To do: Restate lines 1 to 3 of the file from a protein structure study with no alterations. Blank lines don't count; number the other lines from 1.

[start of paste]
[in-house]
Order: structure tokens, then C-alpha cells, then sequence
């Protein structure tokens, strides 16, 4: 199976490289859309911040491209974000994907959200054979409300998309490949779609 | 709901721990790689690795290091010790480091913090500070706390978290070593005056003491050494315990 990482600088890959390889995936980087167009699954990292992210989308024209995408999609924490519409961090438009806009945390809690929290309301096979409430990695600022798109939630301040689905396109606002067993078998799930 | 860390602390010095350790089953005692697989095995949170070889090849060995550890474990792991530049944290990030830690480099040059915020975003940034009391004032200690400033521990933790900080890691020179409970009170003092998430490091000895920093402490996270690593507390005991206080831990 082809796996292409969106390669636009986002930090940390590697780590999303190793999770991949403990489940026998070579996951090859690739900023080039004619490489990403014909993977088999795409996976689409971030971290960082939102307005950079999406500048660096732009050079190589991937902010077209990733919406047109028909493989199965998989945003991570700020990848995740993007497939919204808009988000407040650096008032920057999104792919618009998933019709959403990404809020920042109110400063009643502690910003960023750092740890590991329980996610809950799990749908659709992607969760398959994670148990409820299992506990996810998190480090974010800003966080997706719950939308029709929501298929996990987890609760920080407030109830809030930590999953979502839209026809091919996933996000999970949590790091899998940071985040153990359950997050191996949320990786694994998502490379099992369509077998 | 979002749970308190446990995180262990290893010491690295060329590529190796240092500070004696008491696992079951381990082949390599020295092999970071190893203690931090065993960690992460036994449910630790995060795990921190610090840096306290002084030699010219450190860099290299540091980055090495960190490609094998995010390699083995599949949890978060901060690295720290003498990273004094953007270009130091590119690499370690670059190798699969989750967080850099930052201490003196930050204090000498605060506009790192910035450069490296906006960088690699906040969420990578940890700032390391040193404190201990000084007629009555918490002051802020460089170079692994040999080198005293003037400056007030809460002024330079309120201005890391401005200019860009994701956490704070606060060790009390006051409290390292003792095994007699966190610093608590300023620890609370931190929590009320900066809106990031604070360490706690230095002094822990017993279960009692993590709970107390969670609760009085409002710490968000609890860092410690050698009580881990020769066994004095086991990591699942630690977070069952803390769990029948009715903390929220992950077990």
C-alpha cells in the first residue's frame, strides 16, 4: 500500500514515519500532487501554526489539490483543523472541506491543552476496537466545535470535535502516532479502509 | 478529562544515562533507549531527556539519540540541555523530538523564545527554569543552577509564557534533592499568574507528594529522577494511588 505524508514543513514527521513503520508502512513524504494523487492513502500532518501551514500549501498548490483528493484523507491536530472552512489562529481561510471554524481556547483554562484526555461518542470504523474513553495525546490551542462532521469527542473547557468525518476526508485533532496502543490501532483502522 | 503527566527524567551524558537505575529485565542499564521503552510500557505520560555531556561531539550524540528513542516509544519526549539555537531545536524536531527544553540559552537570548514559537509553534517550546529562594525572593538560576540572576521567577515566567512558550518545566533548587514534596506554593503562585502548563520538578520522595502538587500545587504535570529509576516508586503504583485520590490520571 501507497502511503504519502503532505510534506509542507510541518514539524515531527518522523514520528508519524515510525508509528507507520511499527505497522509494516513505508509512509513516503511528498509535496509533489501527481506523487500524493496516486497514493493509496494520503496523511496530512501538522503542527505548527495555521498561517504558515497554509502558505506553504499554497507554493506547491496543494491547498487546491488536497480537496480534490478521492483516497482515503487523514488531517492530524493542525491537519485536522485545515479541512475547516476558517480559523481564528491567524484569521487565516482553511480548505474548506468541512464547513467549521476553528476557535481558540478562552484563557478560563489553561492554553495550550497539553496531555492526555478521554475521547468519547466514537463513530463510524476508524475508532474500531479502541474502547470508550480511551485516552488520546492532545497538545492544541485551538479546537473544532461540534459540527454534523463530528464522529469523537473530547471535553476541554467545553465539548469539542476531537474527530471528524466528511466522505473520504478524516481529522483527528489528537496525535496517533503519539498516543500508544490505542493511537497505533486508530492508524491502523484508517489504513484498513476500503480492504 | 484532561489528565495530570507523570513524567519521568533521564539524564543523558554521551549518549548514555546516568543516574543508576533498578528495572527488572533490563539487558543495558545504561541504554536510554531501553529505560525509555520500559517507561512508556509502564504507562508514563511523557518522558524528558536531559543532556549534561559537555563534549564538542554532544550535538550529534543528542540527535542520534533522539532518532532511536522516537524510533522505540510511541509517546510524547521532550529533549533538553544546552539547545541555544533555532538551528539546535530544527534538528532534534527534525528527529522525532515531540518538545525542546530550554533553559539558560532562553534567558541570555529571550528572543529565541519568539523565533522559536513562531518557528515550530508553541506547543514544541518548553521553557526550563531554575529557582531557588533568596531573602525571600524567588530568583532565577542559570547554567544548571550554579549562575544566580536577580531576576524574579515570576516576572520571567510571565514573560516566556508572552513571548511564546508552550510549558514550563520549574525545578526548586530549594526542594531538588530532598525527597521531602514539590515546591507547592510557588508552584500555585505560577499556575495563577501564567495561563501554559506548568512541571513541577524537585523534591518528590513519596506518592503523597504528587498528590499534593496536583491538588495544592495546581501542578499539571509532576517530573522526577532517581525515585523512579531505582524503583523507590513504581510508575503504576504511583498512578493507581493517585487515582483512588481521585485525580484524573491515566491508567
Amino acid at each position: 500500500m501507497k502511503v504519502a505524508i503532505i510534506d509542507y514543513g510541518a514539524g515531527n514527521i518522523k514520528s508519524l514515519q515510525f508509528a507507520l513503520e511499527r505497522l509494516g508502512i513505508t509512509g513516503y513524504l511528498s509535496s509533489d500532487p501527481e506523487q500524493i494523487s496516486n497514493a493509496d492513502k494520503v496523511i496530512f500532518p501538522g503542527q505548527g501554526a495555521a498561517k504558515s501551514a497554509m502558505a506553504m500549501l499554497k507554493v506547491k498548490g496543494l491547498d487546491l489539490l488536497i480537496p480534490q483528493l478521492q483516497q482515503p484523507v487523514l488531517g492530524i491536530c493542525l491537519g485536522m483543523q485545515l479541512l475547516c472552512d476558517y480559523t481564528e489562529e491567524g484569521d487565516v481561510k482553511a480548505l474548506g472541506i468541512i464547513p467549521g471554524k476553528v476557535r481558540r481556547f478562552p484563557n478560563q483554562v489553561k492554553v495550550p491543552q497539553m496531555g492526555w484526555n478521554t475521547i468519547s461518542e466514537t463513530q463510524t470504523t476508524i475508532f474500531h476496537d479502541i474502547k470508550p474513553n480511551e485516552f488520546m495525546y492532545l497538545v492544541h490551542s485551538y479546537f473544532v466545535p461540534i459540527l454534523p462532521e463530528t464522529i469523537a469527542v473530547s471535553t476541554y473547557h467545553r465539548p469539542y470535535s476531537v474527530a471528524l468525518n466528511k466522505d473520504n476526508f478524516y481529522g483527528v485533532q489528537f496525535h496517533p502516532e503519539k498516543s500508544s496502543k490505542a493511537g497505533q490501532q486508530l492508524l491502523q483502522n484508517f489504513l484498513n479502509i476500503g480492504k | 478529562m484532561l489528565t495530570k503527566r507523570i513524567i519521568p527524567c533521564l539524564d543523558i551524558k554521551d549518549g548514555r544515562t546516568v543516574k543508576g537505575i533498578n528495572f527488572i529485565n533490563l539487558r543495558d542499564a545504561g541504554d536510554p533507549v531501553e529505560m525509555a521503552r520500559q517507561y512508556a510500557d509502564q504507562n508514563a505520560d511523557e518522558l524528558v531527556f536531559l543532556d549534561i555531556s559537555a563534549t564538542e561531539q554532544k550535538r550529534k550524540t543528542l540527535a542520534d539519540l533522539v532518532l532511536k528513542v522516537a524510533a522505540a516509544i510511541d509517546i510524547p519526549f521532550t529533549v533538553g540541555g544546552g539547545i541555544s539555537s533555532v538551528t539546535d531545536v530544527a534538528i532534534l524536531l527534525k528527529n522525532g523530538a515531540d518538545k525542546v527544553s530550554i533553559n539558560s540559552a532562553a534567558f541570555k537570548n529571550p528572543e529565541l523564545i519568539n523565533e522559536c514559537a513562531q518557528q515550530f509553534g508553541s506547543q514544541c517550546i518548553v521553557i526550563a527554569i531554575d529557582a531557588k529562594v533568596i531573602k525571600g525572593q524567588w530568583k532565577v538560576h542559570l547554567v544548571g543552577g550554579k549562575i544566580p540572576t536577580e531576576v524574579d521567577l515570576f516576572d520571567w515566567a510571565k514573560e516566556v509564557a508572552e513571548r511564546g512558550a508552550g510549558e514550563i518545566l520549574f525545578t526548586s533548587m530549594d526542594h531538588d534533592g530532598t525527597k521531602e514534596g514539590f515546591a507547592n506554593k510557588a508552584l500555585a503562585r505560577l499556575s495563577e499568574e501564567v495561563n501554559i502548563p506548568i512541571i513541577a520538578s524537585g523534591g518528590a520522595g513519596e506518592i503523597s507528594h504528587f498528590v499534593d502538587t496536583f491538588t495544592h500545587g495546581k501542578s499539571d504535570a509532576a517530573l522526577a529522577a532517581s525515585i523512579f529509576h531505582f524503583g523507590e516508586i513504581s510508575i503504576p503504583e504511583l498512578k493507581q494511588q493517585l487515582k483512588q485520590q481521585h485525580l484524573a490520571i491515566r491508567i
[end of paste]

[in-house]
Order: structure tokens, then C-alpha cells, then sequence
């Protein structure tokens, strides 16, 4: 199976490289859309911040491209974000994907959200054979409300998309490949779609 | 709901721990790689690795290091010790480091913090500070706390978290070593005056003491050494315990 990482600088890959390889995936980087167009699954990292992210989308024209995408999609924490519409961090438009806009945390809690929290309301096979409430990695600022798109939630301040689905396109606002067993078998799930 | 860390602390010095350790089953005692697989095995949170070889090849060995550890474990792991530049944290990030830690480099040059915020975003940034009391004032200690400033521990933790900080890691020179409970009170003092998430490091000895920093402490996270690593507390005991206080831990 082809796996292409969106390669636009986002930090940390590697780590999303190793999770991949403990489940026998070579996951090859690739900023080039004619490489990403014909993977088999795409996976689409971030971290960082939102307005950079999406500048660096732009050079190589991937902010077209990733919406047109028909493989199965998989945003991570700020990848995740993007497939919204808009988000407040650096008032920057999104792919618009998933019709959403990404809020920042109110400063009643502690910003960023750092740890590991329980996610809950799990749908659709992607969760398959994670148990409820299992506990996810998190480090974010800003966080997706719950939308029709929501298929996990987890609760920080407030109830809030930590999953979502839209026809091919996933996000999970949590790091899998940071985040153990359950997050191996949320990786694994998502490379099992369509077998 | 979002749970308190446990995180262990290893010491690295060329590529190796240092500070004696008491696992079951381990082949390599020295092999970071190893203690931090065993960690992460036994449910630790995060795990921190610090840096306290002084030699010219450190860099290299540091980055090495960190490609094998995010390699083995599949949890978060901060690295720290003498990273004094953007270009130091590119690499370690670059190798699969989750967080850099930052201490003196930050204090000498605060506009790192910035450069490296906006960088690699906040969420990578940890700032390391040193404190201990000084007629009555918490002051802020460089170079692994040999080198005293003037400056007030809460002024330079309120201005890391401005200019860009994701956490704070606060060790009390006051409290390292003792095994007699966190610093608590300023620890609370931190929590009320900066809106990031604070360490706690230095002094822990017993279960009692993590709970107390969670609760009085409002710490968000609890860092410690050698009580881990020769066994004095086991990591699942630690977070069952803390769990029948009715903390929220992950077990």